“We are made to be able to be happy in an imperfect world, which is endlessly unfolding. We are the local agents of this cosmological unfolding.“

“We are born for self-realisation.“  Albert Pesso

Albert Pesso (19.9.1929 – 19.5.2016)

Albert Pesso was known throughout the world as an inspirational, creative and influential therapist. He and his wife, Diane Pesso Boyden (1929–2016), were dancers originally. They became interested in how emotions are stored in the body and started to explore the emotional impact of body movements and posture on dancers and their audience. These investigations and their enthusiasm and creative genius lead to the development of a unique therapeutic modality called Pesso Boyden System Psychomotor (PBSP).

What is PBSP therapy?

PBSP was invented by the Pessos in 1961. It has evolved into a highly respected, state-of-the-art psychotherapy. It has been used  effectively by hundreds of therapists for over forty years in countries including the USA, the UK, Holland, Germany, the Czech Republic and others. The basic theory in PBSP is that people have difficulty meeting life tasks as adults if they missed certain essential experiences with caregivers in childhood and/or they experienced trauma. If we miss adequate experiences of nurturing, protection or support in childhood, for example, what we thought and felt and how we coped with that experience is stored in memory. People may not be aware of such memories or see how they continue to affect their life. They may only report feeling dissatisfied with life; feeling depressed, anxious or confused; repeating patterns of behaviour that leave them distressed and unhappy; having difficulty relating with others or other issues.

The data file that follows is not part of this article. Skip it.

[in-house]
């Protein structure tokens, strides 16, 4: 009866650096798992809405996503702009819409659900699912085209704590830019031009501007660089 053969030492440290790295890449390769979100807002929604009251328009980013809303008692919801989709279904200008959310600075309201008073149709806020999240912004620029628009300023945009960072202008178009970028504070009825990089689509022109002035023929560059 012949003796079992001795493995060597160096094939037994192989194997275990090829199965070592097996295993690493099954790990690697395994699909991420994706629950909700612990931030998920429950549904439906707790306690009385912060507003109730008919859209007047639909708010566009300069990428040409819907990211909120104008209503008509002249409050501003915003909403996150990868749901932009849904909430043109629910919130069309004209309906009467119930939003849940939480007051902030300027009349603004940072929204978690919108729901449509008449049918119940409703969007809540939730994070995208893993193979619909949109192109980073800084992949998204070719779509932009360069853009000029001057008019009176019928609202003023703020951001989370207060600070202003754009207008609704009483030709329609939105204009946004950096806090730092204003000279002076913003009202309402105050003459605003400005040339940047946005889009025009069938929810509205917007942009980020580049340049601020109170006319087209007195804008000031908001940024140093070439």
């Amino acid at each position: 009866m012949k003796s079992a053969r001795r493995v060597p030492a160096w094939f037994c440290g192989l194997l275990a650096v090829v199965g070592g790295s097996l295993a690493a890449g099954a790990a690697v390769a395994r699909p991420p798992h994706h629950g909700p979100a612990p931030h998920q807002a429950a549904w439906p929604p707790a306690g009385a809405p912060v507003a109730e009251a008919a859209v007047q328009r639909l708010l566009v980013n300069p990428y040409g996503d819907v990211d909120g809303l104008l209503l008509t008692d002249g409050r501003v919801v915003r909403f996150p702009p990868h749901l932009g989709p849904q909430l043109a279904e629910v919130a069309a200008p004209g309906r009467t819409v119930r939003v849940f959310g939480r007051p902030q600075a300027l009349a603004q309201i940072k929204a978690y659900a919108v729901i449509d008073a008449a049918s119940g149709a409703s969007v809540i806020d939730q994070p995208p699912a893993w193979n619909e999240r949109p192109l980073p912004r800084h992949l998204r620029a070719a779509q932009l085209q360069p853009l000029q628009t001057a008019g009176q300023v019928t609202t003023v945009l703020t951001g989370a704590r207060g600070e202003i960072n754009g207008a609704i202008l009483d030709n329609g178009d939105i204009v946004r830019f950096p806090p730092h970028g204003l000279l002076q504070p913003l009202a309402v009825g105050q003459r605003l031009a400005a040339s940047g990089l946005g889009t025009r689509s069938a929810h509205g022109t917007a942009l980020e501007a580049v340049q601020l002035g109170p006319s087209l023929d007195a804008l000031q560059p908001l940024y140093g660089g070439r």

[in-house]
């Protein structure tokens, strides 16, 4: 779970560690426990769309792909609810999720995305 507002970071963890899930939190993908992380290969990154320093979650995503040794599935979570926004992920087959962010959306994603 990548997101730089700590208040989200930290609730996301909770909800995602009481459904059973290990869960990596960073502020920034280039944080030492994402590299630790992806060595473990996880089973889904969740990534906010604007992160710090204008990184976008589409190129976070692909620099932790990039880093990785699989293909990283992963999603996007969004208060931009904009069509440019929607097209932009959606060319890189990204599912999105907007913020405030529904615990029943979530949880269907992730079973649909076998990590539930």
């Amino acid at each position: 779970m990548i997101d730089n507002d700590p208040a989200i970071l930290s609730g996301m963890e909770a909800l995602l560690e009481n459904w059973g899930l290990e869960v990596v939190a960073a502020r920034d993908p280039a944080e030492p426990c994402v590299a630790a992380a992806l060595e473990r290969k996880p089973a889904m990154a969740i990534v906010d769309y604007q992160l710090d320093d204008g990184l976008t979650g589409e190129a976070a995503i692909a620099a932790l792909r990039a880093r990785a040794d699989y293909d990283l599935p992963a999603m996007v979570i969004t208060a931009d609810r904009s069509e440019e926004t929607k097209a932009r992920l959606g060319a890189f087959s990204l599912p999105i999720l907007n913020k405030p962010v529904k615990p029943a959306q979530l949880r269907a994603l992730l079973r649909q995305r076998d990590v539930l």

Scientific context

PBSP is congruent with current research on child development and with attachment theory. These sources explain that sensory and emotional interactions between a child and its parents (or care givers) have a major impact on how the child’s brain develops. These early effects carry on into adulthood and are  apparent in the way that adults experience the world and manage their lives. (John Bowlby; The Centre for Developing Child at Harvard University). When a child does not experience emotionally safe and nurturing parenting, it can lead to an inability to cope with the challenges of adulthood. Early trauma is now widely researched by neuroscientists. A recently proposed diagnostic category, Developmental Trauma Disorder, refers to trauma which occurs repeatedly over an extended period of time in childhood within care giving relationships. This is believed to be   one of the most damaging forms of trauma (van der Kolk 2015).

How does it work?

PBSP is “one-to-one therapy”, which can be done in an individual session or a group setting. The client, in a close collaboration with the therapist, explores key events from his childhood and their influence on his current life. The Pessos discovered interventions which combine talking with bodily and emotional experiences. In a PBSP session the client is in a feeling state of mind and experiences imaginary scenes which are dramatized and felt. The ultimate goal is to have the client taste what it would have been like to have had a benign and happy past with good and safe parents (Scarf 2004).

Are you interested in PBSP therapy in Czech or in English?

Contact us and learn more. We provide PBSP therapy in Czech and in English.

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